Further, the present study's exploratory item analyses showed support for a 57% reduced version of the scale, the 6-item B-BAES. The items comprising the B-BAES include Energized, Excited, and Up on the B-Stimulation subscale, and Sedated, Slow Thoughts, and Sluggish on the B-Sedation subscale. Interestingly, the fit indices in the confirmatory factor analysis of the B-BAES were excellent, compared to those of the original BAES, which were adequate. Related, the internal consistency of the B-BAES subscales continued to be excellent, in spite of a reduction in items from seven to three per subscale. The correlations between the B-BAES subscales and the PANAS Positive and Negative Affect scales, and select scales of the ARCI demonstrated a pattern of associations in support of the two distinct constructs assessed. Combined with the very strong magnitude of the correlations between the B-BAES and full BAES subscale scores (r's > .95; see Table 4), these findings suggest that the B-BAES provides a parsimonious method to assess the stimulant- and sedative-like effects of alcohol. This reduction in items may increase the utility of the BAES for research designs that are constrained by time or paradigm factors, such as those employing functional brain imaging, ecological momentary assessment, or multiple timepoints, and/or constrained by time due to assessment of alcohol's effects on multiple domains.
To our knowledge, the current investigation is the first study that demonstrates the predicted factor structure of the BAES even when instructions do not disclose the beverage content or ask for subjects to rate mood specifically attributable to alcohol's effects. In addition, the pattern of correlations between baseline (i.e., sober) ratings and post-drink ratings is consistent with the idea that BAES responses with this instructional set are independent of ratings of mood when sober. Although the BAES was developed with the intention of assessing subjects' ratings of mood specifically related to alcohol's effect, numerous investigators have used modified instructions, and have employed a baseline pre-drink assessment (Blomqvist et al., 2002; Brunelle et al., 2007; Davidson et al., 2002; Epstein et al., 2007; Erblich and Earlywine, 2003; Erblich et al., 2003; King et al., 2002; Morzorati et al., 2002; Ray and Hutchison, 2007), and/or stressed the importance of baseline assessments if they were not taken (Thomas et al., 2004). However, use of these parameters has been beyond that of the original factor analytic studies (Earlywine & Erlich, 1996; Martin et al., 1993). The results of the current study support the use of the BAES without relying on subjects' ability to reliably discriminate between general mood states and those attributed to alcohol's effects.
There were several findings that were not related to the main purpose of the study that are also worthy of highlighting. First, there was an interesting pattern of findings in the correlations between pre-drink ratings at baseline (i.e., sober ratings) and post-drink ratings at the ascending and descending limb after alcohol consumption (Table 2): Stronger relationships were observed for the Stimulation subscale compared with Sedation subscale. We may speculate that baseline sober state mood within a nonclinical sample may be more strongly associated with the adjectives that comprise the Stimulation subscale (e.g., excited, talkative) and than the Sedation subscale (e.g., heavy-headed, sedated). Endorsement of positive-like adjectives versus negative-like adjectives at baseline may also be due to demand characteristics. Overall, the relationship between pre-drink ratings and post-drink ratings for both stimulation and sedation decreased as a function of alcohol dose, suggesting that BAES responses over the BAC curve are distinct from BAES responses when sober, even when using an instructional set that does not disclose alcohol content.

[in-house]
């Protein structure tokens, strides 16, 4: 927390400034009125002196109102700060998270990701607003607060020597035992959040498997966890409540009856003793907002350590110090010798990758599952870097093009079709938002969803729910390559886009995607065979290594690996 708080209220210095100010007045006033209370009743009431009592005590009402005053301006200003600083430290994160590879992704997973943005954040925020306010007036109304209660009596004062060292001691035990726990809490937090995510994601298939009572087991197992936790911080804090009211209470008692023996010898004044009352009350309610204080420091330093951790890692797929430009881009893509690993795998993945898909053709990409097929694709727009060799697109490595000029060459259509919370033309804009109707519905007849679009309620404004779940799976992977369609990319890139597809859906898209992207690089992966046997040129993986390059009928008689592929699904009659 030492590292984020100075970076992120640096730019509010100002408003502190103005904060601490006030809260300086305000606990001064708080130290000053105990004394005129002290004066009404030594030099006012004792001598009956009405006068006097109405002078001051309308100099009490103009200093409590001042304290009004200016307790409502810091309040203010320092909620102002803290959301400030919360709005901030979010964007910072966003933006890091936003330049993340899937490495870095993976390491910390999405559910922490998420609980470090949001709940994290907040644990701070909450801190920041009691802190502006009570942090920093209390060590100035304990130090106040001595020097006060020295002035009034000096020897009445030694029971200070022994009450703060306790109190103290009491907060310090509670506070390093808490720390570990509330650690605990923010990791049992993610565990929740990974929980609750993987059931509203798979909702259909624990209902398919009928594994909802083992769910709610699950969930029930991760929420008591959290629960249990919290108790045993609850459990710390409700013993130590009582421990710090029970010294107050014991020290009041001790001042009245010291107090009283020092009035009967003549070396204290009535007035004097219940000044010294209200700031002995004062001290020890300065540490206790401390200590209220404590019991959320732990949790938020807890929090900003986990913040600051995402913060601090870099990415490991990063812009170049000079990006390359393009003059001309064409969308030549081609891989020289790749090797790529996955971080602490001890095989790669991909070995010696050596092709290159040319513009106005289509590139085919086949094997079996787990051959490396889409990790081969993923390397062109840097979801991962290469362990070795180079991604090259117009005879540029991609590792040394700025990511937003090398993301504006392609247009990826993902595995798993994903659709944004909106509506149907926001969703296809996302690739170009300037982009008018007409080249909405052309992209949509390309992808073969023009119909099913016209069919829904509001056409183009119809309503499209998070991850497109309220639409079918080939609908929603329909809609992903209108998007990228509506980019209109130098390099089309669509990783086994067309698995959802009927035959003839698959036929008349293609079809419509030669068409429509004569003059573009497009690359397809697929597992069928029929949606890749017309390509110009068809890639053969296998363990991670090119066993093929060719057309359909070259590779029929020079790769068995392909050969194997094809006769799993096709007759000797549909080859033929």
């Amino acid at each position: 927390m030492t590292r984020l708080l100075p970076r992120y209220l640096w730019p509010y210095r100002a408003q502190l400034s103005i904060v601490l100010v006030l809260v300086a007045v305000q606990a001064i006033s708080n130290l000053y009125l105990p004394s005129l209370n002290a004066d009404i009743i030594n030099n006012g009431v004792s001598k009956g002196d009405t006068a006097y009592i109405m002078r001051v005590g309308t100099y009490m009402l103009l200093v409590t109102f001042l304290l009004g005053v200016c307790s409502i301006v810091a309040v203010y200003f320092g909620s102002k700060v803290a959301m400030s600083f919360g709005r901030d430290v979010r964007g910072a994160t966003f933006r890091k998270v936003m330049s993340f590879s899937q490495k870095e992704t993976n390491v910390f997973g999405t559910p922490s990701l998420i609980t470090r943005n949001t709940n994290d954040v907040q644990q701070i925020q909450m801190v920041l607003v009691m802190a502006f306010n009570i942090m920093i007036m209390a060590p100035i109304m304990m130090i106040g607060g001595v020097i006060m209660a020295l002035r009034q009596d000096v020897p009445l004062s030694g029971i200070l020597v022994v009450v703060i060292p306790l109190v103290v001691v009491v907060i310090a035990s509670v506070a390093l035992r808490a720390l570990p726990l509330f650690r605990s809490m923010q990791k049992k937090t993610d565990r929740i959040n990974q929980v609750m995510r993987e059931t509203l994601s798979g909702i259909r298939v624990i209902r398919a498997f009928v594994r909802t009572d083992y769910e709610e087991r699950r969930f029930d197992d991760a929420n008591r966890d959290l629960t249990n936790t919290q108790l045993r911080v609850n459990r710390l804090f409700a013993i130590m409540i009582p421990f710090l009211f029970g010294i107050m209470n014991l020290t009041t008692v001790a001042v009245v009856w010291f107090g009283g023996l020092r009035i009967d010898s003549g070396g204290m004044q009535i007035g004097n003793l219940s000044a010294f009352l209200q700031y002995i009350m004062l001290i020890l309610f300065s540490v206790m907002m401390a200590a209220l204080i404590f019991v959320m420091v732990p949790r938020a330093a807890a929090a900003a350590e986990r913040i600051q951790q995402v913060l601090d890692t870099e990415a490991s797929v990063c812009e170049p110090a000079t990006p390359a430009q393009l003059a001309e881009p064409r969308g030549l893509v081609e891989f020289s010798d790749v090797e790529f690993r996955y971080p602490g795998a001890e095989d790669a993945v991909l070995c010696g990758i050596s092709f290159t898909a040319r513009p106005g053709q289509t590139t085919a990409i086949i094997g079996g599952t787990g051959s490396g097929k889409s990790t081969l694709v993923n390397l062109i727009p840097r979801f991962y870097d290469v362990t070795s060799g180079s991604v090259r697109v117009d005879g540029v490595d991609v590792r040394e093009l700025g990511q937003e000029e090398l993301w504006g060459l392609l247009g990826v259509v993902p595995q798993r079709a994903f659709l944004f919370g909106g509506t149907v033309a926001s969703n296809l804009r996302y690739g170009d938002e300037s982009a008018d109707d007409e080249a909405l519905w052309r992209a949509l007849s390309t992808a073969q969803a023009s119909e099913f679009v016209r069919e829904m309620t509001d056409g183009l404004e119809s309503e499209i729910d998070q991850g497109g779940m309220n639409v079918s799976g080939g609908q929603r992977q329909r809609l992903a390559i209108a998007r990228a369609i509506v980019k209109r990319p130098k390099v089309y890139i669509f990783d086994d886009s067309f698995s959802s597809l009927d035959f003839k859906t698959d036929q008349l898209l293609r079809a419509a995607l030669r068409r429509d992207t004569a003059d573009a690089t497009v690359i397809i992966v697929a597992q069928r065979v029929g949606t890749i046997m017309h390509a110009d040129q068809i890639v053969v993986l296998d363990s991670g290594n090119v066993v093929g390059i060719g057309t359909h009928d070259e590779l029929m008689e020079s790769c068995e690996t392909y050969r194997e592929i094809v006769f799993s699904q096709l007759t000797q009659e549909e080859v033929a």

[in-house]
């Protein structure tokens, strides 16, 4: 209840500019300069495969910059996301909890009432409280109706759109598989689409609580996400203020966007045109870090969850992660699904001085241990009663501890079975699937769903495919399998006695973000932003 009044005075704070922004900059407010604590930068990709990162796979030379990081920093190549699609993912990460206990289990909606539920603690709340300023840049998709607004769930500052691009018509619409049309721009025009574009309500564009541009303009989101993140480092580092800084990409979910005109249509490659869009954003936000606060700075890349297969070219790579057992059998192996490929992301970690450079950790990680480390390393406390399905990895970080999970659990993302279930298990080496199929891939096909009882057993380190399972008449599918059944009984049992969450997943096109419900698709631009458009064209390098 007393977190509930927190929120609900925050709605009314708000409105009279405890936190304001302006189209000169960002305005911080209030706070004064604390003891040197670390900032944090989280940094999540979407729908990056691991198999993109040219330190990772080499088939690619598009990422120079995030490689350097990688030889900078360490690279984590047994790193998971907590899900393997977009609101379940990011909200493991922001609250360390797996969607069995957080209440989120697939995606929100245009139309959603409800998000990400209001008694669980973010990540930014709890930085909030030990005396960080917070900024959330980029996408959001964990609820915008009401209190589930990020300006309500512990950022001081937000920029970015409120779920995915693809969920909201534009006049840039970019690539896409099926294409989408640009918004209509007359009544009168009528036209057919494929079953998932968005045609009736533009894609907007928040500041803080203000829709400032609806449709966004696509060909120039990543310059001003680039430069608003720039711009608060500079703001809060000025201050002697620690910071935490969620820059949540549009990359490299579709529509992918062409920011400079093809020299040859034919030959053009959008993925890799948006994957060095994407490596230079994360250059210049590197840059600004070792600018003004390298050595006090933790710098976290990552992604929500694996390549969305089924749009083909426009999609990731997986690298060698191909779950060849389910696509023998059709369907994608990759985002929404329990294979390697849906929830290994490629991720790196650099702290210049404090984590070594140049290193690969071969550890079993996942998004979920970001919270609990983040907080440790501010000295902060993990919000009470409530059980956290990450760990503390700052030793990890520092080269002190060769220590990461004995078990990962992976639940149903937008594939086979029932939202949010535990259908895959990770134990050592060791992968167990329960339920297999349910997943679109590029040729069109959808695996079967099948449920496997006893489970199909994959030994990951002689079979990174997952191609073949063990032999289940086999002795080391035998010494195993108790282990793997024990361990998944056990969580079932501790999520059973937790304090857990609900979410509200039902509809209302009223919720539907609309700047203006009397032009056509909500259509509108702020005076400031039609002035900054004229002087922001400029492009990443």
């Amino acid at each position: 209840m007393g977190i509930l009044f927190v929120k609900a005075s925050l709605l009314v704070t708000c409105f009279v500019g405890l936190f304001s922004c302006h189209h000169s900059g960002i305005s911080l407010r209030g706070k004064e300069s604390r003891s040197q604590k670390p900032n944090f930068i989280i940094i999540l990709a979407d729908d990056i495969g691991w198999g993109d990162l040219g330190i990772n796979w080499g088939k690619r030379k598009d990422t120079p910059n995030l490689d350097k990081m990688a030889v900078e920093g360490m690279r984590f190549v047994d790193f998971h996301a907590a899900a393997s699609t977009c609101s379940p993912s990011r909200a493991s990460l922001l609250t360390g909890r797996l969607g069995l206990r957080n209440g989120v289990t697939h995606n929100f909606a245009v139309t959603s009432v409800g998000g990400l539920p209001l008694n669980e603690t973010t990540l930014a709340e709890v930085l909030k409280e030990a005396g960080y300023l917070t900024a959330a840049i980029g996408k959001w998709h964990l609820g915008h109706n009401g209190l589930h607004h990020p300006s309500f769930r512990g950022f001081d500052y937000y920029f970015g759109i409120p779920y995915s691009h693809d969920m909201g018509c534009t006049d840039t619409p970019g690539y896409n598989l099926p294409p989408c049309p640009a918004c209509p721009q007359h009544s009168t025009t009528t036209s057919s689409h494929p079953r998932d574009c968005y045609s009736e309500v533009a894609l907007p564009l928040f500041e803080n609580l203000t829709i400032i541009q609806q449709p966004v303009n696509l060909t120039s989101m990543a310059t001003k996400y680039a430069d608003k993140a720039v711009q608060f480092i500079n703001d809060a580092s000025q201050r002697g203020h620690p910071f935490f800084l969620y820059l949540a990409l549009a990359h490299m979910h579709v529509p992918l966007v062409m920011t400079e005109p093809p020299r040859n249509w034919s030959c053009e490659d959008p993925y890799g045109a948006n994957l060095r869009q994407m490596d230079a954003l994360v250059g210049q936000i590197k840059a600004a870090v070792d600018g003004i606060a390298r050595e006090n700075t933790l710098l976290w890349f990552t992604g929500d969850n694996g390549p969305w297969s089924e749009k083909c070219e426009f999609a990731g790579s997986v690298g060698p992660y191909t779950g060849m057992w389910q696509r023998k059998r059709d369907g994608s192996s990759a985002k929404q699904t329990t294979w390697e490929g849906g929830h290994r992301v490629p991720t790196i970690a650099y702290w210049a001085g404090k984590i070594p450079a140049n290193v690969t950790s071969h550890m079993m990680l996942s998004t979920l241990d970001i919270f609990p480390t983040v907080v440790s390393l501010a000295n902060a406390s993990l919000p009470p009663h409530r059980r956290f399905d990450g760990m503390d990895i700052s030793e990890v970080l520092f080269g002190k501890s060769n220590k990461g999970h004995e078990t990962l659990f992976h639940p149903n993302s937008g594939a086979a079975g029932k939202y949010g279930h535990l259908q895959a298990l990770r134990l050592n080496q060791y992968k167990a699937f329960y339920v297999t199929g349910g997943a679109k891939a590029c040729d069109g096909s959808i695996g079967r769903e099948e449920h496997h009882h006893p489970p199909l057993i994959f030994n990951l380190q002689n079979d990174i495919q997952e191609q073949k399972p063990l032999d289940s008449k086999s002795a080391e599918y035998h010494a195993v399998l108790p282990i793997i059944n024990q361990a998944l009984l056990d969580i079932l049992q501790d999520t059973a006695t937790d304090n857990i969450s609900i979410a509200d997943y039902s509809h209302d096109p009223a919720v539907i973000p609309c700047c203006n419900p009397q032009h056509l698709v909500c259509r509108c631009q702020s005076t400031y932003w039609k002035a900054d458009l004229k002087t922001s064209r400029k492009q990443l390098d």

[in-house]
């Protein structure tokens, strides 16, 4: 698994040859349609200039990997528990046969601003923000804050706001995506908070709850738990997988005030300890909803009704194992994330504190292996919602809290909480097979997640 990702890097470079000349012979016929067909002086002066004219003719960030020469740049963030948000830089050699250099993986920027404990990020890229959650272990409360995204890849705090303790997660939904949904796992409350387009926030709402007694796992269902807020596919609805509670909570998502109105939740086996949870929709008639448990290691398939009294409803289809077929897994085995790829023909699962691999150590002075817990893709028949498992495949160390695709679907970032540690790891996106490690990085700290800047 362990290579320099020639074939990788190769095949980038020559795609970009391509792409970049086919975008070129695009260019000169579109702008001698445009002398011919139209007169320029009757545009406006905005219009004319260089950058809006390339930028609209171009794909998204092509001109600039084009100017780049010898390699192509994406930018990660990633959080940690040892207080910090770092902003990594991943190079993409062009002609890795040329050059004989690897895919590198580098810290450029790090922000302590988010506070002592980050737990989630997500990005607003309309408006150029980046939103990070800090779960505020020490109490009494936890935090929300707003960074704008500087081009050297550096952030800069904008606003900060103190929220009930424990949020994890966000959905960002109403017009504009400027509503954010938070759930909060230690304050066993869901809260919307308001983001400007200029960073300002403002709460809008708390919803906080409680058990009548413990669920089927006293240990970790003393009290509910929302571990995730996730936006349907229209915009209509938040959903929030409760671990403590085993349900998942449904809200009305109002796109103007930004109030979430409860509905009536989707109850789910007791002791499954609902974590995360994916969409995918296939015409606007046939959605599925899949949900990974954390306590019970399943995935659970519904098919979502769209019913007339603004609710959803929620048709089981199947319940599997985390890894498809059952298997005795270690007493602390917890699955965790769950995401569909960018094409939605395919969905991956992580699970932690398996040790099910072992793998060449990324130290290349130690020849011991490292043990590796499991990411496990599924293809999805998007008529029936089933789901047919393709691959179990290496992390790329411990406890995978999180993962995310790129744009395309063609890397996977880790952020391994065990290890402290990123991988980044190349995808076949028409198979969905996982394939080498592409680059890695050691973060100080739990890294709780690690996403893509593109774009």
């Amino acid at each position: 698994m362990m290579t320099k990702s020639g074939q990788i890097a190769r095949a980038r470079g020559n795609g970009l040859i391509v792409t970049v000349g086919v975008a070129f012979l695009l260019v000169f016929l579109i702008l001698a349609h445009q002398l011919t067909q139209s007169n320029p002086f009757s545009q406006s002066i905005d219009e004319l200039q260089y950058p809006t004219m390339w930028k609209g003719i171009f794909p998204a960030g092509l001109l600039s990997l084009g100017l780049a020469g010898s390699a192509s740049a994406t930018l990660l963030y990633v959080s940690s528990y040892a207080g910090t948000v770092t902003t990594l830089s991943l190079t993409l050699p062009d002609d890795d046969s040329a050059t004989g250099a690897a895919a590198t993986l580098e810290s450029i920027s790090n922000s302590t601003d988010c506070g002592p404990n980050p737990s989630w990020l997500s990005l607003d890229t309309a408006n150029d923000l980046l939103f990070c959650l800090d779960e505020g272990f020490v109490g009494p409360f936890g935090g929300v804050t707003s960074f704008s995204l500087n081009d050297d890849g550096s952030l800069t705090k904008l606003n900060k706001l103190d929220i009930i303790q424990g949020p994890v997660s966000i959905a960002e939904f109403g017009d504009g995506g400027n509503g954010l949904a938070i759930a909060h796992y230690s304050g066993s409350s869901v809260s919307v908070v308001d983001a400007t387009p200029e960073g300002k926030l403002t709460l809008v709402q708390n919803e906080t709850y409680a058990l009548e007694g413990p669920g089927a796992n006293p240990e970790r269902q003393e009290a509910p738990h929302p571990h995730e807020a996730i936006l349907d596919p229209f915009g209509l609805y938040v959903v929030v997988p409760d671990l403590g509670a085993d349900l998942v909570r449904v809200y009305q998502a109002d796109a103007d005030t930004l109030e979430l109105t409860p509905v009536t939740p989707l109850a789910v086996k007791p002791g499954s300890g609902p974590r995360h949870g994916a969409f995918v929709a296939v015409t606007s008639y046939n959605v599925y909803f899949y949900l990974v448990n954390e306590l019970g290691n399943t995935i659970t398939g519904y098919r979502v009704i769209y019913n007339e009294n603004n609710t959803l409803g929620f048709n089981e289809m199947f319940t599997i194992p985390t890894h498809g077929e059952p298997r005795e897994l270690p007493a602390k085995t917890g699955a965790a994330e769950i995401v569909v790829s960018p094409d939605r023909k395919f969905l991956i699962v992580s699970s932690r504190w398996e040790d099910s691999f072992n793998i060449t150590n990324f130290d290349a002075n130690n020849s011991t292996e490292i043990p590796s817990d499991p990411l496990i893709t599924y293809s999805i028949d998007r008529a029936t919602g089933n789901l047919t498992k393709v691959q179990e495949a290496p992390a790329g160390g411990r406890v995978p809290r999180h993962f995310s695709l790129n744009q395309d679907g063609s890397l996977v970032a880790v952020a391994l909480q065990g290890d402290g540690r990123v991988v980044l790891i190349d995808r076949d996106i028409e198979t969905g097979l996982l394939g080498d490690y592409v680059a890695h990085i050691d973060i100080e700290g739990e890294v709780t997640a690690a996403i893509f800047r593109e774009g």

Another set of interesting results is related to the pattern of correlations between B-BAES subscales and other measures previously used in alcohol studies (Table 4). For the Stimulation subscale, the magnitude of the correlations with the ARCI Morphine-Benzedrine Group (MBG) and Amphetamine (A) scales was stronger at the ascending limb compared to the descending limb but the correlations with PANAS-Positive Affect (PA) scale were similar across limbs. We could speculate that the PANAS-PA may be capturing effects closer to the stimulant-like effects of alcohol than the ARCI scales. Similarly, the magnitude of the correlation between the B-Sedation subscale with the PANAS-Negative Affect (NA) scale was similar across limbs, but smaller in magnitude than the associations between the positive-like measures. In addition, the correlations between the B-Sedation subscale with the ARCI- Pentobarbital-Chlorpromazine-Alcohol Group (PCAG) scales were considerably weaker during the descending compared with ascending limb. This pattern of findings is consistent with the fact that the PANAS-NA and ARCI-PCAG are capturing constructs beyond the sedative-like effects of alcohol, e.g., hostility, anger and anxiety on the PANAS-NA, and reversed-scored stimulation items on the ARCI-PCAG. Taken together, these results highlight potential differences inherent in the use of these other measures, which are sensitive to some alcohol effects compared to the BAES, but may be capturing other biobehavioral aspects of alcohol effects beyond stimulation and sedation.